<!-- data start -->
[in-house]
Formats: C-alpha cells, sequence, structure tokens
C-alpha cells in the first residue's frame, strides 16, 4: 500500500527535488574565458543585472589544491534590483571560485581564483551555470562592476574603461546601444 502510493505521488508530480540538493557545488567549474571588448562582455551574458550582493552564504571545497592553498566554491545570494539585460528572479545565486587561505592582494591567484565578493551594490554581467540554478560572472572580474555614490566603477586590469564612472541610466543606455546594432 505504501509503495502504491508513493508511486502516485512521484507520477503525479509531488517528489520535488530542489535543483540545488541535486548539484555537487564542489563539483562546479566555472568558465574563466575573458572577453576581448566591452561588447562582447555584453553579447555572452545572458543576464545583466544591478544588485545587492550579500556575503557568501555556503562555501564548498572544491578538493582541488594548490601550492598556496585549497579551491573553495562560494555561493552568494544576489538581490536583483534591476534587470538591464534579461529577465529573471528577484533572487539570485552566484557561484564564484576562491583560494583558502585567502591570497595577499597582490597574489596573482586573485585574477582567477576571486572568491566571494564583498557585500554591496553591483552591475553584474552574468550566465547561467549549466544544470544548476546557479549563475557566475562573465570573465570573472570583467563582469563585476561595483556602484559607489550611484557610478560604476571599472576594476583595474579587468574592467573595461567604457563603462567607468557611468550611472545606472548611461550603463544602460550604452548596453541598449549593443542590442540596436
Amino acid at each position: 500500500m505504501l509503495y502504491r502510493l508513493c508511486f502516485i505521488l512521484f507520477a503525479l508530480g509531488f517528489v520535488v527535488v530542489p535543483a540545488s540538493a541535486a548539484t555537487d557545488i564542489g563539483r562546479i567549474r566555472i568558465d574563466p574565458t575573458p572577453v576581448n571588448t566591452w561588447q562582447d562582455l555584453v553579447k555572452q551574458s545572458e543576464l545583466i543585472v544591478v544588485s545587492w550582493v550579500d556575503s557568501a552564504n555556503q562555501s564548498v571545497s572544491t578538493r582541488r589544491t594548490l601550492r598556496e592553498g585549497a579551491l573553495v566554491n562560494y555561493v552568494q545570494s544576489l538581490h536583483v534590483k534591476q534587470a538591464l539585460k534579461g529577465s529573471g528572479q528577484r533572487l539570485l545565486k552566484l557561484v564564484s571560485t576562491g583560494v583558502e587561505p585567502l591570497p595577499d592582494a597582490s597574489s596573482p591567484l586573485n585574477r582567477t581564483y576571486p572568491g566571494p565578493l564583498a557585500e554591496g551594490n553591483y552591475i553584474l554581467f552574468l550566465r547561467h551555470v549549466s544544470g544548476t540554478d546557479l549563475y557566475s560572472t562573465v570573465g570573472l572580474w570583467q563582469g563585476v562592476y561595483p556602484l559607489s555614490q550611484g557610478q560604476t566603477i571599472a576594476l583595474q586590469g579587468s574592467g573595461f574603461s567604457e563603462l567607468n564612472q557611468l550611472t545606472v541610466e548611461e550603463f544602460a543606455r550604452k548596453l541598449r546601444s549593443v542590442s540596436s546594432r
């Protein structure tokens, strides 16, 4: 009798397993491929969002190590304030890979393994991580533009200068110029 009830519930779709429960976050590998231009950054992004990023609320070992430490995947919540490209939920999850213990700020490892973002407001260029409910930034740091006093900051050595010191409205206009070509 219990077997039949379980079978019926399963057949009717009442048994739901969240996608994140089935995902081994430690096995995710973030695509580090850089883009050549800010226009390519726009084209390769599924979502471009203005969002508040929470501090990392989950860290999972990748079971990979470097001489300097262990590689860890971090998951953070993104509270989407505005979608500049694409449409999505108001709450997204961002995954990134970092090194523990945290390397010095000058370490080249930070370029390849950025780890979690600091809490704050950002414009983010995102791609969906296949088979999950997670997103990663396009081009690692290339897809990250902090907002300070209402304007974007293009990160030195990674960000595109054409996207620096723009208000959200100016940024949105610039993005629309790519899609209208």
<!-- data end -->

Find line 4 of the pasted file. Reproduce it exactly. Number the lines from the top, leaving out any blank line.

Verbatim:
Amino acid at each position: 500500500m505504501l509503495y502504491r502510493l508513493c508511486f502516485i505521488l512521484f507520477a503525479l508530480g509531488f517528489v520535488v527535488v530542489p535543483a540545488s540538493a541535486a548539484t555537487d557545488i564542489g563539483r562546479i567549474r566555472i568558465d574563466p574565458t575573458p572577453v576581448n571588448t566591452w561588447q562582447d562582455l555584453v553579447k555572452q551574458s545572458e543576464l545583466i543585472v544591478v544588485s545587492w550582493v550579500d556575503s557568501a552564504n555556503q562555501s564548498v571545497s572544491t578538493r582541488r589544491t594548490l601550492r598556496e592553498g585549497a579551491l573553495v566554491n562560494y555561493v552568494q545570494s544576489l538581490h536583483v534590483k534591476q534587470a538591464l539585460k534579461g529577465s529573471g528572479q528577484r533572487l539570485l545565486k552566484l557561484v564564484s571560485t576562491g583560494v583558502e587561505p585567502l591570497p595577499d592582494a597582490s597574489s596573482p591567484l586573485n585574477r582567477t581564483y576571486p572568491g566571494p565578493l564583498a557585500e554591496g551594490n553591483y552591475i553584474l554581467f552574468l550566465r547561467h551555470v549549466s544544470g544548476t540554478d546557479l549563475y557566475s560572472t562573465v570573465g570573472l572580474w570583467q563582469g563585476v562592476y561595483p556602484l559607489s555614490q550611484g557610478q560604476t566603477i571599472a576594476l583595474q586590469g579587468s574592467g573595461f574603461s567604457e563603462l567607468n564612472q557611468l550611472t545606472v541610466e548611461e550603463f544602460a543606455r550604452k548596453l541598449r546601444s549593443v542590442s540596436s546594432r